I'd agree with you 100% about a winning culture. Forget about France 23, win games, expand the ways the team can play, expand the depth of the squad. Look after your pennies and the pounds will take care of themselves.

    Comment


      #47
      I think Schmidt's total control led to the collapse.


      Every team has an attacking structure of a variety of them. Hansen has said that after one or two phases he doesn't know what his players are going to do next. Nobody does because the players have license to do what they want and are expected to do something positive.


      Schmidt likes to control every move. It's like having a variety of lineout calls. The players are expected to learn them all off and if they don't follow them, Schmidt will get rid of those players. So you have to follow the instructions. Ireland can go through multiple rucks in order to set up a move from the playbook.


      This year it has looked like every team has gotten hold of that playbook and new what to expect. Since the team were not allowed to be creative, the moves stopped working and because a massive liability.


      Schmidt couldn't make the changes because of time. He usually have players in camp a year before they're capped in big games. That's because they have to learn all the complex moves. The whole thing went into a downward spiral after that. Players lost confidence, form went, belief drained etc.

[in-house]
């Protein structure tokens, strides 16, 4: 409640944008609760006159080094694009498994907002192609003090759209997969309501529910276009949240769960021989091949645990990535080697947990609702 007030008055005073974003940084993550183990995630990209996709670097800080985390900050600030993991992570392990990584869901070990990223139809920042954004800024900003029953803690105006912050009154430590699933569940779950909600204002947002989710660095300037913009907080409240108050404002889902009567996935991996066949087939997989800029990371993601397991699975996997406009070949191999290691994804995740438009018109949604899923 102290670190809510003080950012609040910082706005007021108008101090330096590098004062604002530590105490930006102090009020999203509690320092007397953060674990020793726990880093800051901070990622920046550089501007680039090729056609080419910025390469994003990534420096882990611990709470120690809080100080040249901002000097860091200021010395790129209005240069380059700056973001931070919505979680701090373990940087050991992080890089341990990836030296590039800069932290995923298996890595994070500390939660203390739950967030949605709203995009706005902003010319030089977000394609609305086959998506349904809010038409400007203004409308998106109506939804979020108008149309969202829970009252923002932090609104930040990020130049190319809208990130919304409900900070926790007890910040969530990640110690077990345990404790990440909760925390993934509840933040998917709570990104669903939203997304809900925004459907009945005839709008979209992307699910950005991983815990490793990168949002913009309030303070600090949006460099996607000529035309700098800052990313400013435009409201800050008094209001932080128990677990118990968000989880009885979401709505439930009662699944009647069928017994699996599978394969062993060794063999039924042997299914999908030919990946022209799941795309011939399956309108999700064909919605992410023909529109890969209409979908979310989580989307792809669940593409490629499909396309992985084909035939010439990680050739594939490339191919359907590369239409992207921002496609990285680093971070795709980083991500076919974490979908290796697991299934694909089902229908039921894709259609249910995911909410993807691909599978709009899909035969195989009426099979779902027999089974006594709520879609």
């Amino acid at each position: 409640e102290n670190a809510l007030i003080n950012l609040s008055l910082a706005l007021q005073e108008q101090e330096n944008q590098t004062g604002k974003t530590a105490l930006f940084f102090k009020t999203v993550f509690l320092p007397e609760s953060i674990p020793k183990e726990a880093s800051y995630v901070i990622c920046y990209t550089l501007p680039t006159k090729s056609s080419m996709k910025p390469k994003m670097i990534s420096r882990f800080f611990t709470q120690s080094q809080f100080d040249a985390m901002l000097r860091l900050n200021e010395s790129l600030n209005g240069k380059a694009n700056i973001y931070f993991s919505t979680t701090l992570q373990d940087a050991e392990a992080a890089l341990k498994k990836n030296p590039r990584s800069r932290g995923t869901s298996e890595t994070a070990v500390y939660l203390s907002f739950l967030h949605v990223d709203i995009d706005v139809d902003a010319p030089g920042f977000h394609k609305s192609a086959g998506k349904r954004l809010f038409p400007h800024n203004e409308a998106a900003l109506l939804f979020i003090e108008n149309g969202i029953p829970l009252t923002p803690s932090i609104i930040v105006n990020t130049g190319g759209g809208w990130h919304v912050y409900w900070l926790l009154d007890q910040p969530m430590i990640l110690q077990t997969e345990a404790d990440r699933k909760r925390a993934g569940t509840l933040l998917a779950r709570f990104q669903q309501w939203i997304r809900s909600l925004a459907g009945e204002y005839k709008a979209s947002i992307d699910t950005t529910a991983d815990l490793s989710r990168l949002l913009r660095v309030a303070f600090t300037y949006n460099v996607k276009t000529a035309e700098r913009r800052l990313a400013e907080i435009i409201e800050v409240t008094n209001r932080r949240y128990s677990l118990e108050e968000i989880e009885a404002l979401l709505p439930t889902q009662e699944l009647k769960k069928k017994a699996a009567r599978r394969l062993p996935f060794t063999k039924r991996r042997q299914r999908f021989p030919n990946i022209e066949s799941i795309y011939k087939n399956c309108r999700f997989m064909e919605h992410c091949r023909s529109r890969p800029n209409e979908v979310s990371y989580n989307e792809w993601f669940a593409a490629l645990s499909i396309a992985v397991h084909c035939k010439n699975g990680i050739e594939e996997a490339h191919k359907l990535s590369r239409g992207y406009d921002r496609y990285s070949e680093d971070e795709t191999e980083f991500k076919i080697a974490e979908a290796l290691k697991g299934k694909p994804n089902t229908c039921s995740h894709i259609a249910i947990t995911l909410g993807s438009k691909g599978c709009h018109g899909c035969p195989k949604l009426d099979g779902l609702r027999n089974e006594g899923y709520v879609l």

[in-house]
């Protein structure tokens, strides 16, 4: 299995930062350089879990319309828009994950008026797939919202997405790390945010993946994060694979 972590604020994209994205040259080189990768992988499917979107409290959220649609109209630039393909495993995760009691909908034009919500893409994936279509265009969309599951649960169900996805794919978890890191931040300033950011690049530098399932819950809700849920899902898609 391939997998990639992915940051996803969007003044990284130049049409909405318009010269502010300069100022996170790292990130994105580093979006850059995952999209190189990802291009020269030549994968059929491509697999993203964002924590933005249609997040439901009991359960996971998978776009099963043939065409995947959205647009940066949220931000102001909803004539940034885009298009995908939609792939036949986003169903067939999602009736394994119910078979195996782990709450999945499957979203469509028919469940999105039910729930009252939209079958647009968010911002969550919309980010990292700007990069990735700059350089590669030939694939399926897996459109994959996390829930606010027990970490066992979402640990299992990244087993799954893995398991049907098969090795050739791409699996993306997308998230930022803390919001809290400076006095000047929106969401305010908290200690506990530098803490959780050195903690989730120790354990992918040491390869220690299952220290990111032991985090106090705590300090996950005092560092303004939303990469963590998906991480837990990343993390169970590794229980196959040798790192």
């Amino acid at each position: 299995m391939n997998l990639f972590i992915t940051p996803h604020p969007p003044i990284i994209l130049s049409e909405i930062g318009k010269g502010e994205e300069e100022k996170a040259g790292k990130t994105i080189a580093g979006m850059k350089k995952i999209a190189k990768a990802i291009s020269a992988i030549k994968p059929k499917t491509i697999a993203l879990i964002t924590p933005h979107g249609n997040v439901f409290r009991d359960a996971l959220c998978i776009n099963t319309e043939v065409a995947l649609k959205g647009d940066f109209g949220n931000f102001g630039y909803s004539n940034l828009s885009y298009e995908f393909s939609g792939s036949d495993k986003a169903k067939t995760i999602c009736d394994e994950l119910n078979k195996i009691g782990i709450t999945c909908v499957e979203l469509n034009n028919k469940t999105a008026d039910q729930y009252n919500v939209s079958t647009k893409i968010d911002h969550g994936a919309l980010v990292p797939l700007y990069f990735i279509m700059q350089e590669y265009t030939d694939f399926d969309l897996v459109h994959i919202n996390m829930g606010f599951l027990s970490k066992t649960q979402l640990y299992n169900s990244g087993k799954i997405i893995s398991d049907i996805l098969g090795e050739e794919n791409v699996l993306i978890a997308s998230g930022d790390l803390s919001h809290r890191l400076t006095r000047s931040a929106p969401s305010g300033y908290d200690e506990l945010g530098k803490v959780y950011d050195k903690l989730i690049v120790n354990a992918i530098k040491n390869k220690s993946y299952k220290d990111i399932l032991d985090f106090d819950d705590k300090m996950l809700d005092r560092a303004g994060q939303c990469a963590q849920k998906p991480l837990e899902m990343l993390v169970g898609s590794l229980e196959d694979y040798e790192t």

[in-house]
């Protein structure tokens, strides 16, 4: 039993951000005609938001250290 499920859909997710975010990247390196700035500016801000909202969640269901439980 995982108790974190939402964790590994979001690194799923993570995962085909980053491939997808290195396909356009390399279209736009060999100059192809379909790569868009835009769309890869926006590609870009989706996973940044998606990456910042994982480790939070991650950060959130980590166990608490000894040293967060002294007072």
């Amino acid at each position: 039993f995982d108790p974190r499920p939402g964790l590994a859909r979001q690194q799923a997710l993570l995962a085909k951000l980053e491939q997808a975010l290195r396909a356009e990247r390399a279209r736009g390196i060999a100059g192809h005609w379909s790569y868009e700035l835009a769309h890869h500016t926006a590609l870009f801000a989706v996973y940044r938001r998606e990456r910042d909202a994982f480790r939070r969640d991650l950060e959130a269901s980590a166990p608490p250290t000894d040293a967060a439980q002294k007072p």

I don't know what Catt will do but Italy do play some good rugby. They've usually multiple attacking options and offload the ball a good bit. Against SA they were causing the Boks trouble and made a few line breaks before the red card. It's about as good as you could have got Italy to play given their shortcomings.


      Catt himself was a bit of a maverick as a player. We need a bit of that now.


      Hopefully Farrell can bring in a fresh attitude. Bring in a bit more bite like Gatland has done for Wales but also more freedom to make mistakes and less information overload. If he can't do hat then he won't last long.